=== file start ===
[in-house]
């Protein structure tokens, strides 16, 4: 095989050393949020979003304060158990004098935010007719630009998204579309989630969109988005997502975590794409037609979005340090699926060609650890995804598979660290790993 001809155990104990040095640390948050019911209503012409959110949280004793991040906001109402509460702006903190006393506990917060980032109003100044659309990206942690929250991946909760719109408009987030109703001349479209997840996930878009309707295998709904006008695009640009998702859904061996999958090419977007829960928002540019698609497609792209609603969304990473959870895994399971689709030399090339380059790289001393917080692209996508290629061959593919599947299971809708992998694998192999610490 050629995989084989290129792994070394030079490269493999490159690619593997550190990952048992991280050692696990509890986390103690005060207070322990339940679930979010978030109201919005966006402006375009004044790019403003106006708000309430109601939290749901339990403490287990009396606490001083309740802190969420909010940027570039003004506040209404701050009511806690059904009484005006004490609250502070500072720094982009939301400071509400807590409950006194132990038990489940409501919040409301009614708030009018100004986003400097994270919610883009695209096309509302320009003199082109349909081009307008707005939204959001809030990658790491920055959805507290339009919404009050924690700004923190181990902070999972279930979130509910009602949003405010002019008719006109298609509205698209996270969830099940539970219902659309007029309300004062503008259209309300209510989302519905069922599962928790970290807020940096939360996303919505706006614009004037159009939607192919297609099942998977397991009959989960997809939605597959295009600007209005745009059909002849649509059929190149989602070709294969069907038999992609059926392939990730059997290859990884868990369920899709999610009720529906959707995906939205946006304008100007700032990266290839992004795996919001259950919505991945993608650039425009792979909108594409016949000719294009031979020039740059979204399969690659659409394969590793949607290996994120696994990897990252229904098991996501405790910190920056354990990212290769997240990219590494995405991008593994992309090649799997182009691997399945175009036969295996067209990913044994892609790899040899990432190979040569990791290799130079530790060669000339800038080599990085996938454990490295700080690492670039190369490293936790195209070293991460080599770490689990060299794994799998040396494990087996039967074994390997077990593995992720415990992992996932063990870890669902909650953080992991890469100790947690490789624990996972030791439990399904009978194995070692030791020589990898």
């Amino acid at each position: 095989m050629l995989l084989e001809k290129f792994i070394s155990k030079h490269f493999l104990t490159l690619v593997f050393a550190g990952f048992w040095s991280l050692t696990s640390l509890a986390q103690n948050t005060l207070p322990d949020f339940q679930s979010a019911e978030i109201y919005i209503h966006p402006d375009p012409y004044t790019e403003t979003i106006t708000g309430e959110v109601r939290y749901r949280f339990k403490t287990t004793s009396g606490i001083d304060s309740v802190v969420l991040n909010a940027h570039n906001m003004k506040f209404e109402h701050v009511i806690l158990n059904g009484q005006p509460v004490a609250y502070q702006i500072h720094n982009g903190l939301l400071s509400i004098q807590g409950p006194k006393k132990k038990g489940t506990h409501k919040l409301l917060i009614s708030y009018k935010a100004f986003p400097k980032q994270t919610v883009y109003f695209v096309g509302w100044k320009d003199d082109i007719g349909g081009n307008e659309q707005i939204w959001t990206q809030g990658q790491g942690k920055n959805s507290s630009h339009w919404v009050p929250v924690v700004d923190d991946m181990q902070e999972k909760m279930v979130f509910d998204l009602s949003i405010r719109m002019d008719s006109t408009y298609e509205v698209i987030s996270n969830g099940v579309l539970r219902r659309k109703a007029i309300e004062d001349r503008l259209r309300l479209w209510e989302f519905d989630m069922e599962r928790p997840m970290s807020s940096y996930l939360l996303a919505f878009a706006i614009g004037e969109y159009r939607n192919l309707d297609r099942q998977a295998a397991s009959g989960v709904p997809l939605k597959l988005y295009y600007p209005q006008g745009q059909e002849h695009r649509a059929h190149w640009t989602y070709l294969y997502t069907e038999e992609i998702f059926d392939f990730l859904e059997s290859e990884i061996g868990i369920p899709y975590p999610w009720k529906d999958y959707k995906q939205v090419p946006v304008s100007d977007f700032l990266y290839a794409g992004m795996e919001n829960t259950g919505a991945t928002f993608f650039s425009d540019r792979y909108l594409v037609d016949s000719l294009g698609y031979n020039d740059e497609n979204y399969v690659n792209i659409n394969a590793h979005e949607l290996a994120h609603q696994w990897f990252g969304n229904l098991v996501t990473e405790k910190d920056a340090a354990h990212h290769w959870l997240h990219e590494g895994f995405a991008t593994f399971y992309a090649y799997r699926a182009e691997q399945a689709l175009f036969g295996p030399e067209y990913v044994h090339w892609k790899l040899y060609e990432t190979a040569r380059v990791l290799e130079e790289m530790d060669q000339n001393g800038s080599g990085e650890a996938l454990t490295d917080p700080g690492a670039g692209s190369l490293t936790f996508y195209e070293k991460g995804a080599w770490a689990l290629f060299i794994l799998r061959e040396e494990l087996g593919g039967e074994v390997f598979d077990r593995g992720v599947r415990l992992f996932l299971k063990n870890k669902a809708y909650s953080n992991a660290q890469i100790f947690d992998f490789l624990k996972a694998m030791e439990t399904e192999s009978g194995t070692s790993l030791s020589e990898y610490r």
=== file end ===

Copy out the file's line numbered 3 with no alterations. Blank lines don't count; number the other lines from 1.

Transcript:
């Amino acid at each position: 095989m050629l995989l084989e001809k290129f792994i070394s155990k030079h490269f493999l104990t490159l690619v593997f050393a550190g990952f048992w040095s991280l050692t696990s640390l509890a986390q103690n948050t005060l207070p322990d949020f339940q679930s979010a019911e978030i109201y919005i209503h966006p402006d375009p012409y004044t790019e403003t979003i106006t708000g309430e959110v109601r939290y749901r949280f339990k403490t287990t004793s009396g606490i001083d304060s309740v802190v969420l991040n909010a940027h570039n906001m003004k506040f209404e109402h701050v009511i806690l158990n059904g009484q005006p509460v004490a609250y502070q702006i500072h720094n982009g903190l939301l400071s509400i004098q807590g409950p006194k006393k132990k038990g489940t506990h409501k919040l409301l917060i009614s708030y009018k935010a100004f986003p400097k980032q994270t919610v883009y109003f695209v096309g509302w100044k320009d003199d082109i007719g349909g081009n307008e659309q707005i939204w959001t990206q809030g990658q790491g942690k920055n959805s507290s630009h339009w919404v009050p929250v924690v700004d923190d991946m181990q902070e999972k909760m279930v979130f509910d998204l009602s949003i405010r719109m002019d008719s006109t408009y298609e509205v698209i987030s996270n969830g099940v579309l539970r219902r659309k109703a007029i309300e004062d001349r503008l259209r309300l479209w209510e989302f519905d989630m069922e599962r928790p997840m970290s807020s940096y996930l939360l996303a919505f878009a706006i614009g004037e969109y159009r939607n192919l309707d297609r099942q998977a295998a397991s009959g989960v709904p997809l939605k597959l988005y295009y600007p209005q006008g745009q059909e002849h695009r649509a059929h190149w640009t989602y070709l294969y997502t069907e038999e992609i998702f059926d392939f990730l859904e059997s290859e990884i061996g868990i369920p899709y975590p999610w009720k529906d999958y959707k995906q939205v090419p946006v304008s100007d977007f700032l990266y290839a794409g992004m795996e919001n829960t259950g919505a991945t928002f993608f650039s425009d540019r792979y909108l594409v037609d016949s000719l294009g698609y031979n020039d740059e497609n979204y399969v690659n792209i659409n394969a590793h979005e949607l290996a994120h609603q696994w990897f990252g969304n229904l098991v996501t990473e405790k910190d920056a340090a354990h990212h290769w959870l997240h990219e590494g895994f995405a991008t593994f399971y992309a090649y799997r699926a182009e691997q399945a689709l175009f036969g295996p030399e067209y990913v044994h090339w892609k790899l040899y060609e990432t190979a040569r380059v990791l290799e130079e790289m530790d060669q000339n001393g800038s080599g990085e650890a996938l454990t490295d917080p700080g690492a670039g692209s190369l490293t936790f996508y195209e070293k991460g995804a080599w770490a689990l290629f060299i794994l799998r061959e040396e494990l087996g593919g039967e074994v390997f598979d077990r593995g992720v599947r415990l992992f996932l299971k063990n870890k669902a809708y909650s953080n992991a660290q890469i100790f947690d992998f490789l624990k996972a694998m030791e439990t399904e192999s009978g194995t070692s790993l030791s020589e990898y610490r």